Monday, May 21, 2012

To the Finish Line!

We arrived in Cusco triumphant, for we were alive and had made it in just enough time for Hoge to catch his flight.  Exhausted from the epic 18 day sidecar push from Huarez, we relaxed into a nice hotel for the first time and enjoyed Hoge's last day.  Hoge's leaving seemed as sudden and normal as his arriving.  We were then left with an assortment of problems to fix.  The main one being an attempted hack on Mike's bank account.  His bank blocked his card then refused to send him a replacement.  So we were stuck for almost 2 weeks and came to the realization that our funds were like rain in the desert. We picked a date and bought tickets home, one of the strangest days on the trip.  We left ourselves about a month, and our goal was to reach the Uyuni Salt Flats.
We got ourselves and things together and left the comforts of a warm room and took to the streets full of Peruvian highland rain and high altitude turns.  We carried the Pope Mobile, yet had no pope.  Mike took a right hand turn and the car flew into the air almost flipping him without the weight of the waving Hoge.  The fun of the Death Trap seemed to have diminished, and especially so when the side hack broke another weld.    

We pulled to the side of the road, unbolted our somewhat trusty metal friend, said goodbye, and left it in the ditch without looking back.  Its funny to think that its possible that no one may ever know what that thing is.

 With the sidecar off the bike, Mike's 350 took off into the turns it had been denied for so long.  It held on to the black cough however.  Through the cold rain we rode onto the Bolivian Altiplano, a high plateau that stands taller than any other in the world outside of Tibet.
Lake Titicaca 

 The altiplano gave us a run with its ominous overcast chill, heavy rains, and pelting hail storms that riddled our exposed faces.  This is a rare photo of a 5 minute break from the freezing onslaught.  At one point, amidst a strong hail storm, we passed a van that had spun into a rock wall.  Tractor trailers passed as we tried to push the broken car off the road.  Minutes after that vain attempt, we found ourselves literally sliding sideways and fishtailing down a road covered in ice.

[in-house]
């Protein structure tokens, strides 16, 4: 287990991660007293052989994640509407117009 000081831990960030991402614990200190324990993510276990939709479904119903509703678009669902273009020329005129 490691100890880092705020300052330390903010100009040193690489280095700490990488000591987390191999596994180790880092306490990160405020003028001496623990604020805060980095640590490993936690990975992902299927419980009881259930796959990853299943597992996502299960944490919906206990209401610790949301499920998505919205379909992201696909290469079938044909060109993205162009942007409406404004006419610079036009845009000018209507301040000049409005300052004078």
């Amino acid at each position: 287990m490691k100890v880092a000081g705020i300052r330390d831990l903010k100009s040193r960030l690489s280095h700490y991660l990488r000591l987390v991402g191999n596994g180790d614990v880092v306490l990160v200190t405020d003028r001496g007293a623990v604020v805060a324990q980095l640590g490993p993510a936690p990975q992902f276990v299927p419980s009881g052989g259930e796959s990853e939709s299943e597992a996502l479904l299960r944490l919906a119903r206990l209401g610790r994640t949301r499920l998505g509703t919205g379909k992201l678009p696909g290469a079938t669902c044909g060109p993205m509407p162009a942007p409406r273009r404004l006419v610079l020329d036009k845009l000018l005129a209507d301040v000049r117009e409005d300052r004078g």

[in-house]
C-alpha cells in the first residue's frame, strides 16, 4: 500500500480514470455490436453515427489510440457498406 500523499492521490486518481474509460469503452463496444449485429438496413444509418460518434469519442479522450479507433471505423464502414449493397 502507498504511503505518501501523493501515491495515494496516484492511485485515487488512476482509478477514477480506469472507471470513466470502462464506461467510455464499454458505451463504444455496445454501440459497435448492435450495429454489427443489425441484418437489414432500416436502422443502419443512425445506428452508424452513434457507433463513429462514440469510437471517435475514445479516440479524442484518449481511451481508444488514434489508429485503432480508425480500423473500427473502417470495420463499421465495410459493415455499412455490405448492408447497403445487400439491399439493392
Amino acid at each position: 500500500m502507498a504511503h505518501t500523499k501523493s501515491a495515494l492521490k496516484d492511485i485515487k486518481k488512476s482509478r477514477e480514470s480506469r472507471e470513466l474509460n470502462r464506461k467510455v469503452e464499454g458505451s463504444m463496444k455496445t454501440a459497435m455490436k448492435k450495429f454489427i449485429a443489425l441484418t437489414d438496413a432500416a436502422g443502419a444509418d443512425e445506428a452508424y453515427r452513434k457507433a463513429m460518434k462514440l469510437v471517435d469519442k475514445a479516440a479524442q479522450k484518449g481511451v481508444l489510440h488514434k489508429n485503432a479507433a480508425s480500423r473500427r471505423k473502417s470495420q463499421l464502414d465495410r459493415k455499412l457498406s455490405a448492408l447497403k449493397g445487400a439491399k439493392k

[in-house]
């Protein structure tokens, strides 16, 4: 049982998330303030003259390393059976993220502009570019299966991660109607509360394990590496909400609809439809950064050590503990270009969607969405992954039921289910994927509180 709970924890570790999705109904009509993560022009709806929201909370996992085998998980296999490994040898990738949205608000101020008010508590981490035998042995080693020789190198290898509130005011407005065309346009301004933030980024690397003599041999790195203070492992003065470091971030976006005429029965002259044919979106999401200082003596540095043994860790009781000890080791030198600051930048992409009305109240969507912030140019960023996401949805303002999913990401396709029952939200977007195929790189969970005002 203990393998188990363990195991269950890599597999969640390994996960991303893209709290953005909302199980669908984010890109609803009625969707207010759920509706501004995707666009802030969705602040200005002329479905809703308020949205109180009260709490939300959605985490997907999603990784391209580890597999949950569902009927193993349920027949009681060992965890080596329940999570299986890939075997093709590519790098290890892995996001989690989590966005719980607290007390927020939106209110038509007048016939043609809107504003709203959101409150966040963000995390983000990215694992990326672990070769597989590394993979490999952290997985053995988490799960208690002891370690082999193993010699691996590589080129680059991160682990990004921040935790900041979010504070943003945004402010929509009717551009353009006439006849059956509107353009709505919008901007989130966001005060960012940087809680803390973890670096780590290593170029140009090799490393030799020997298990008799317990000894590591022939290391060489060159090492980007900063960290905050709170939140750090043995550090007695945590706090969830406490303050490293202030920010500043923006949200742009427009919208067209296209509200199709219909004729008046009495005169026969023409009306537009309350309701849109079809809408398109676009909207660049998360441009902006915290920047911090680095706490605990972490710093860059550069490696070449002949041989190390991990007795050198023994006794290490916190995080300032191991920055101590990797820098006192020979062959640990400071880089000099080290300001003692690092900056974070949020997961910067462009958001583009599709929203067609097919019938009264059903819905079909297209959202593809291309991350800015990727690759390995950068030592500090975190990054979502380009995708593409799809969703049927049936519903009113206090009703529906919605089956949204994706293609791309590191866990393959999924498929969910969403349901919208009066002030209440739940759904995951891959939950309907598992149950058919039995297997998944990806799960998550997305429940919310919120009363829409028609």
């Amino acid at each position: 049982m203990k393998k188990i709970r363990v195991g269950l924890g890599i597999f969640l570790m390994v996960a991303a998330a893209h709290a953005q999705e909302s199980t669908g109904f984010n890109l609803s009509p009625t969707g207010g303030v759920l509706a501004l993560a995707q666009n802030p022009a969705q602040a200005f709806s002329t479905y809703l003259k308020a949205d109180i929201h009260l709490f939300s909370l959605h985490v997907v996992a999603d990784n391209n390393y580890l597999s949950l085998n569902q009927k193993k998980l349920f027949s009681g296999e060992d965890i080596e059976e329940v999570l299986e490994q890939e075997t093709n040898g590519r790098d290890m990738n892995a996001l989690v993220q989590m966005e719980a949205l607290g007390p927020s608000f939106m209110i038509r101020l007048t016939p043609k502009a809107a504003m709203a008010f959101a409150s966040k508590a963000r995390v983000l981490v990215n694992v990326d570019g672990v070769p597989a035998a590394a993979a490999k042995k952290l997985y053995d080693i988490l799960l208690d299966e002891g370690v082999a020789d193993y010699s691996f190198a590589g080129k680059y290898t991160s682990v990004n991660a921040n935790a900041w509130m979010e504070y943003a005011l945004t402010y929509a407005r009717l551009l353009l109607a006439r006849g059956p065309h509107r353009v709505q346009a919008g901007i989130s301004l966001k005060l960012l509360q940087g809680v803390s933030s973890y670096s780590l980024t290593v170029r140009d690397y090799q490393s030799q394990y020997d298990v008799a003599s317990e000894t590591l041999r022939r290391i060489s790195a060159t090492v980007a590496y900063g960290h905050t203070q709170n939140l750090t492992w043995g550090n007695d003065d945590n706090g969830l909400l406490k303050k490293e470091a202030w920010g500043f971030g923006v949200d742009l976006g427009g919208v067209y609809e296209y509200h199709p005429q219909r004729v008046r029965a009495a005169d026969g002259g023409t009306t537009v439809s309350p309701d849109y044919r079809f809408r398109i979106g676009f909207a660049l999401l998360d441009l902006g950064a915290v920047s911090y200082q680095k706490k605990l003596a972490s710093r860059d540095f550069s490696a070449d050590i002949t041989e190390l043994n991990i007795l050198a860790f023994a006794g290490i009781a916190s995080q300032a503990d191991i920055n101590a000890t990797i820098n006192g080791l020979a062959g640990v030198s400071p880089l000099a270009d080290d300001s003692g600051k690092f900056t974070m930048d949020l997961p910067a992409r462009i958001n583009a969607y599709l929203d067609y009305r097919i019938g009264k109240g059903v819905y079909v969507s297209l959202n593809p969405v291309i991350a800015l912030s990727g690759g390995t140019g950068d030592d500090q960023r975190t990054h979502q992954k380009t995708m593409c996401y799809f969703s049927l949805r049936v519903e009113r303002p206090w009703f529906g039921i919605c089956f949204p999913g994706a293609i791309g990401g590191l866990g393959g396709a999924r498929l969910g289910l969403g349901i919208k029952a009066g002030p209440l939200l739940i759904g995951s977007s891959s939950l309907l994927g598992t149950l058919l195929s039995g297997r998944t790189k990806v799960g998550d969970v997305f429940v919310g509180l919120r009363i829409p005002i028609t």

Fueled by coca leaves and a strong desire to get somewhere warm and dry, we push on.  The kicker of traveling in Bolivia is that as an outsider, you are not allowed to buy gasoline at gas stations, period!  All the way through the country we had to scour the villages following leads to find the random person in town that stored gas cans inside their house to illegally sell to our thirsty scoots for triple the price.  One instance left us denied at a gas station.  In asking about the next closest one, we were told it was 100km away.

What exactly do you say about this when you have 18 layers of clothes on under a rain suit, and all of them are wet?

Closer and closer we rolled, determined to make it to the fantasy land of Uyuni.  Our bikes were paying a dear price for our curiosities.  Our chains were stretched, our engines were coughing up black smoke, our rear tires were completely bald, and Mike's rear sprocket was merely moments from having no traction for the chain at all -- not bent, not broken, but worn almost completely off, the chain was holding on to smoothed-over nubbs.